The Hakka Tulou villages, near Xiamen
A World Heritage site, these mud roundhouses are a very unique style of home, built hundreds of years ago by the Hakka people. Many extended families, often sharing just one surname, would share a whole building, each family occupying a tall, narrow space for themselves and sharing communal cooking and washing facilities in the central outside space. The style of building enabled whole villages to close the door to their community, the thick walls protecting everyone inside against those who wished them harm and a visit to one of these dwellings instantly transports you to a way of life that has long since disappeared. Sadly, many buildings are suffering from the effects of time, weather and little to no protection, with the bamboo support poles, earthen walls and starting to give way. We spent the night in a small hotel in one such village, together with a group of French cyclists, and inevitably met only elderly residents, many of whom lived alone in crumbling old buildings whilst their families worked in the city. All were very keen to show us around their homes and tell their stories over a cup of tea, so do take a Chinese speaker with you if you can!
A trip here can easily be combined with a trip to Xiamen, as many day or overnight organized trips are easy to arrange there. We stayed overnight which was a worthwhile and memorable experience, particularly if you have a Chinese speaker with you. We found the group coach tours to be a fairly chaotic experience, and hiring a private driver would be the best way to see the region.
Wuyishan national park
A mere three and half hours from Shanghai Hongqiao train station on the high speed train, Wuyishan is an absolute delight. The scenery out of your train window will change from the flat farming fields that stretch from Zhejiang to the border with Fujian, until suddenly rolling green hills, tea plantations and water buffalo appear as far as the eye can see. A UNESCO World Heritage site, Wuyi mountain is a fantastic place to get back to nature and enjoy being surrounded by greenery as you take a mountain hike or relaxing bamboo raft trip along the nine bends of the river. Wuyishan is also a great place to experience some typical Fujian cuisine – fish and shellfish, and plenty of mushrooms and bamboo gathered from the mountains, all washed down with a cup of local tea.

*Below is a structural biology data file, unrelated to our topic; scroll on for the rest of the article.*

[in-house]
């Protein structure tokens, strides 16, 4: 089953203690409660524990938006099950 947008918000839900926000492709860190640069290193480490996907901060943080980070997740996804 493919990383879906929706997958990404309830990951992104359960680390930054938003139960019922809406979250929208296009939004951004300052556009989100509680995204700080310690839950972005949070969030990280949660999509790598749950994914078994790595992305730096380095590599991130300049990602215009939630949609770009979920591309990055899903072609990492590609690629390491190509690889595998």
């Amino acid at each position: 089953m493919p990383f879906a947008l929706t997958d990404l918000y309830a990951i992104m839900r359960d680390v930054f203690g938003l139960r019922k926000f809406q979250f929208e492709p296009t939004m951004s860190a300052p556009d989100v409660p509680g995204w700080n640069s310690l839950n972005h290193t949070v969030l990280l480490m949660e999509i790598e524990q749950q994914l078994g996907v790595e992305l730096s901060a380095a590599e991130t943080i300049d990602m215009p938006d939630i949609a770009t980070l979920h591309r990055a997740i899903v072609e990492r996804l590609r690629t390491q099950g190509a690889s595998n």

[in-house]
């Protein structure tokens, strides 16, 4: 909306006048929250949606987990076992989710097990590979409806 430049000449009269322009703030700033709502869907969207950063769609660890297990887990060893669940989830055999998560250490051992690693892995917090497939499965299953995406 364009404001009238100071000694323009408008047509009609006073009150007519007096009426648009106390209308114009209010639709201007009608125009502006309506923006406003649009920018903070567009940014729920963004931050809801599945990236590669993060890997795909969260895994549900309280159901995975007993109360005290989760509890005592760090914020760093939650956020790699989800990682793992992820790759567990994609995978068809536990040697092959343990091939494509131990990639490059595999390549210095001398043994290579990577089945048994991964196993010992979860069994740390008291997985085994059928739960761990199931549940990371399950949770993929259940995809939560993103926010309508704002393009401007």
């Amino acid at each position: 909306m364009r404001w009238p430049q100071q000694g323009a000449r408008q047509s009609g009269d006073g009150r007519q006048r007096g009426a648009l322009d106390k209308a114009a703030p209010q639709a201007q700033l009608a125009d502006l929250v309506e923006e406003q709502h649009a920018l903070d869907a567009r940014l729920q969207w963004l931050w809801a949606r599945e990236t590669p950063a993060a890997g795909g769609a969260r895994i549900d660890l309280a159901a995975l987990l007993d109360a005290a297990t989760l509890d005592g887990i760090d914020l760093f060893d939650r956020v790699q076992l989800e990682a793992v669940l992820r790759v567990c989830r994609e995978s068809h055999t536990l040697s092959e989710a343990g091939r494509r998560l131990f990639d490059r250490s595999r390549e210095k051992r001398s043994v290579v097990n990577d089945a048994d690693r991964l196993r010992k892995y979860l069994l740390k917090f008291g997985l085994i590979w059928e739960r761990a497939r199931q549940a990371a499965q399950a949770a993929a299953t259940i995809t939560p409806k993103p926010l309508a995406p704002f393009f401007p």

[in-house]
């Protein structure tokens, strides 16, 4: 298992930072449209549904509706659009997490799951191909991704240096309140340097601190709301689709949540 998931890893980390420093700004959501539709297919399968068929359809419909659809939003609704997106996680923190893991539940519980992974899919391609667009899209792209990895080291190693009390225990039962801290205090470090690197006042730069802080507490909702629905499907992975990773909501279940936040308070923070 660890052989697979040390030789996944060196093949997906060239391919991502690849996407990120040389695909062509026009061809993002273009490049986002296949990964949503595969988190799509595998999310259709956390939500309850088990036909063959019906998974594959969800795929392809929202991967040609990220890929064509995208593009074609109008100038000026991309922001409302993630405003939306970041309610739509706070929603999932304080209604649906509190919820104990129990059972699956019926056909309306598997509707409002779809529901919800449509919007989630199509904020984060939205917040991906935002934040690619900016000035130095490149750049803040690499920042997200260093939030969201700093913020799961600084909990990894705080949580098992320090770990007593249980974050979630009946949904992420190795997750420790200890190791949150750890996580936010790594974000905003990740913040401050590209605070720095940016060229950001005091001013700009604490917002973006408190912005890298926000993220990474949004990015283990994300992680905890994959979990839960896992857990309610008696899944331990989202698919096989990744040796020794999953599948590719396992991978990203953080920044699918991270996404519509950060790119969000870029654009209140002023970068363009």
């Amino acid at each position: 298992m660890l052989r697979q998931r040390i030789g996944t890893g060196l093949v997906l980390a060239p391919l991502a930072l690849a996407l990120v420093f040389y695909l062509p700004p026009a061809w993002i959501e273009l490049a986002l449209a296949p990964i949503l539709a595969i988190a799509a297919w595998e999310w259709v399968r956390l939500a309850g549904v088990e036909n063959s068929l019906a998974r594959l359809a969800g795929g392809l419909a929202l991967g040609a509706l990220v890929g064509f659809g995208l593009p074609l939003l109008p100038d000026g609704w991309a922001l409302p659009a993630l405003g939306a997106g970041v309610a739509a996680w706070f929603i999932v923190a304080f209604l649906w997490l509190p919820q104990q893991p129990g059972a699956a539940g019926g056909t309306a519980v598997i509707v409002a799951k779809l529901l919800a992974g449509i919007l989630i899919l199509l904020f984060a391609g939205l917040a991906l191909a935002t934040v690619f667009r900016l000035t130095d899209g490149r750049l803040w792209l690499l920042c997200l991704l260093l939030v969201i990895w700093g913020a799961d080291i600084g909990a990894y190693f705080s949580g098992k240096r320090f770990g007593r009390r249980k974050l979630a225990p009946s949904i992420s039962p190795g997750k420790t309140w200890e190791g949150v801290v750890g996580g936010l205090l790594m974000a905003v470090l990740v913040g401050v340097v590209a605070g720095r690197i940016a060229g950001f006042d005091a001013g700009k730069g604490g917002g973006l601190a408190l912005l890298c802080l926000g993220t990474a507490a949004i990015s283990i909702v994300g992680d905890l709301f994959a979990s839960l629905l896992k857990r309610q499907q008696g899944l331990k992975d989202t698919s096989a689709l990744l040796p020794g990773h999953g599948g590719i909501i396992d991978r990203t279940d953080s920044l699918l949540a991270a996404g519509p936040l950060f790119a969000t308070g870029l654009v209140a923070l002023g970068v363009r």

Pingnan county national parks
This is a hidden gem, a region which we have visited again and again thanks to the generosity of my extended family. 170 km from Fuzhou, Baishuiyang (white water ocean) scenic resort is a perfect place for children of all ages – little ones can paddle in ankle deep pebble-free crystal clear water, and teens and adults can kayak on the lake. The cool water cascades down from the surrounding mountains, and is the perfect antidote to the summer heat. We visited in the October golden week holiday, and whilst it was busy, it was nowhere near as crowded as I expected. You can also walk around the lake area, enjoying the spectacular scenery and flora and fauna – the area has wild macaques, and is a nesting area for mandarin ducks.
Yuanyang (mandarin duck) stream scenic area is just twenty minutes by car from Baishuiyang, and one of the most beautiful places I’ve visited in China. Offering spectacular hiking opportunities on well-maintained cliff-side paths in the spray of waterfalls, I felt a world away from the hustle and bustle of life in a huge city like Shanghai. There are plenty of steps, but my almost five year old managed admirably, outpacing his grandfather, so it’s suitable for all ages.
So, now that you know a few of the natural and cultural sites that Fujian has to offer, what are you waiting for? A quick search online reveals several travel agencies offering guided tours around Wuyishan, Fuzhou, and Xiamen.